How, then, was it even possible for Donald Trump to give a speech accepting the Republican nomination whose central premise was that crime is running rampant, and that “I alone” can bring the chaos under control? ...
Yet there’s no question that many voters — including, almost surely, a majority of white men — will indeed buy into that vision. Why? ...
Well, I do have a hypothesis..., Trump supporters really do feel, with some reason, that the social order they knew is coming apart. It’s not just race, where the country has become both more diverse and less racist (even if it still has a long way to go). It’s also about gender roles — when Mr. Trump talks about making America great again, you can be sure that many of his supporters are imagining a return to the (partly imagined) days of male breadwinners and stay-at-home wives. ...
But what are the consequences of these changes in the social order? Back when crime was rising, conservatives insistently drew a connection to social change — that was what the whole early ’90s fuss over “family values” was about. ...
Then a funny thing happened: Crime plunged instead of continuing to rise. Other indicators also improved dramatically — for example, the teen birthrate has fallen 60 percent since 1991. Instead of societal collapse, we’ve seen what amounts to a mass outbreak of societal health. The truth is that we don’t know exactly why. ...
The point, however, is that in the minds of those disturbed by social change, chaos in the streets was supposed to follow, and they are all too willing to believe that it did, in the teeth of the evidence.
The question now is how many such people, people determined to live in a nightmare of their own imagining, there really are. I guess we’ll find out in November.
Sunday, July 24, 2016
Dani Rodrik and Mr. Trump: David Brooks, of The New York Times, wrote the single best piece I read last week on the Republican convention: “Death of the Party.” Like him, I was riveted by Donald Trump’s acceptance speech. The scene seemed straight out of one of those dystopian Batman movies of the 1980s, ’90s, and ’00s, an outlandish character, sailing under false colors, bullying and threatening, preying on fears, selling Gotham a bill of goods, preparing chaos.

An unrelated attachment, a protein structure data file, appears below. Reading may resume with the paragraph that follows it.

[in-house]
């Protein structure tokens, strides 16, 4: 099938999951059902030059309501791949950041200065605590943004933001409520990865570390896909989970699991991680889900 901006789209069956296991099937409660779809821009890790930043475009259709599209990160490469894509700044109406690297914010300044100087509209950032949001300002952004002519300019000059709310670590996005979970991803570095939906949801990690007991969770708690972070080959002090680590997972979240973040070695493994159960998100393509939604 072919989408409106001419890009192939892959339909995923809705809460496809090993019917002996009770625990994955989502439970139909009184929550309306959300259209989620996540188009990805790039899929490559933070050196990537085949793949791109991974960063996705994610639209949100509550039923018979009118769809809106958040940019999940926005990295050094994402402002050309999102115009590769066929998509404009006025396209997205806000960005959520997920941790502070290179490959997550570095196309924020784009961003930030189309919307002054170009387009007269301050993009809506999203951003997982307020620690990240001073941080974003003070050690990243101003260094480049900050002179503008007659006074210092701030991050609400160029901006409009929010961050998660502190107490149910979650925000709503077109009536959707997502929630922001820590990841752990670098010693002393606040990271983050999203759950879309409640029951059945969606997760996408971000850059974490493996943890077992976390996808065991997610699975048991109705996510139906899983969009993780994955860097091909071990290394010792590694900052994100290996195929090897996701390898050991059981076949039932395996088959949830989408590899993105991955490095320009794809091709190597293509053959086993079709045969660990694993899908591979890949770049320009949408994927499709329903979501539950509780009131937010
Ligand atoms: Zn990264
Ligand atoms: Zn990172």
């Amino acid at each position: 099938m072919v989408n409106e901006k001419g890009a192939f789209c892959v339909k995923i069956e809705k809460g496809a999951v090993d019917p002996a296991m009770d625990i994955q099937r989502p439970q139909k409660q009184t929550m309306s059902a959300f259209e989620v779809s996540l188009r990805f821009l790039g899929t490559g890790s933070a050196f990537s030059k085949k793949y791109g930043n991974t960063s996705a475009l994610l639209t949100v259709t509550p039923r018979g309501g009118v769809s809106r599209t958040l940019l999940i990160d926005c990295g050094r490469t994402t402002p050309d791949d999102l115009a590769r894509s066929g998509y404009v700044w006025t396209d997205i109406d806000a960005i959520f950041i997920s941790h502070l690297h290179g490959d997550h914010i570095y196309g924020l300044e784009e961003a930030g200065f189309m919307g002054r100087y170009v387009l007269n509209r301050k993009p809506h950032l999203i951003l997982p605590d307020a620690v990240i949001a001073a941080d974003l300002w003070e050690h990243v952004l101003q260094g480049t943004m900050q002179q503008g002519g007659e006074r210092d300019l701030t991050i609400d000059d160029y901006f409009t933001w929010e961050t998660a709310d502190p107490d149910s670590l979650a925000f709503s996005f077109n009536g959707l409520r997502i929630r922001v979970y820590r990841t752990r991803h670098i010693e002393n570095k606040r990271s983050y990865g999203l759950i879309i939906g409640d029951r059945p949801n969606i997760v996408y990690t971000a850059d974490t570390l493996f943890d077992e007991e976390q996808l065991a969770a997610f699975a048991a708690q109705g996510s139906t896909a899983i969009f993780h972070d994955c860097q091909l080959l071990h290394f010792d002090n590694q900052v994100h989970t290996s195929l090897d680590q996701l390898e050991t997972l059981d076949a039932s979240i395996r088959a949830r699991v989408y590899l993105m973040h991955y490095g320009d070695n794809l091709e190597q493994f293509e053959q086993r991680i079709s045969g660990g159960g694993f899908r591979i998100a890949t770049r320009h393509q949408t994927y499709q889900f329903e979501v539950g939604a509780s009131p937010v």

By the time the nominee bellowed, “I am your voice” to the hall of delegates, he seemed simply the latest in a long line of improbable adversaries: the Joker, the Penguin, the Riddler, Mr. Freeze, Poison Ivy, Ra’s al Ghul, the Scarecrow, Bane, Mr. Trump.
But then Batman movies depend on the Caped Crusader, the Dark Knight, to answer the Bat signal, expose the fraud, counter the villains’ plans, and save the city.
Batman in this case is Dani Rodrik, 58, of Harvard University’s Kennedy School of Government. He is likely to be the next economist to enter the pantheon of those who went to school in the ’70s whom much of the public knows today” Jeffrey Sachs, Paul Krugman, Larry Summers, Ben Bernanke. ...
Rodrik isn’t exactly fighting with Trump, the way Batman fights with those villains. He is, by his own account, recasting the globalization narrative, replacing the familiar triumphalist version with a more nuanced account, including the ill-effects of integration that gave rise to the Trump and Bernie Sanders campaigns, and those of H. Ross Perot and Pat Buchanan before them. (Meanwhile, Rodrik is interpreting events in Turkey as well.)
The Trump campaign supports no intellectual edifice whatsoever. For all its flaws, it is up to the Clinton campaign to begin translating into political terms the deeper understanding globalization – its costs as well as its benefits – that Rodrik, Unger, and many others have been working out.
Holy Hoodwink, Batman! Let’s get to work!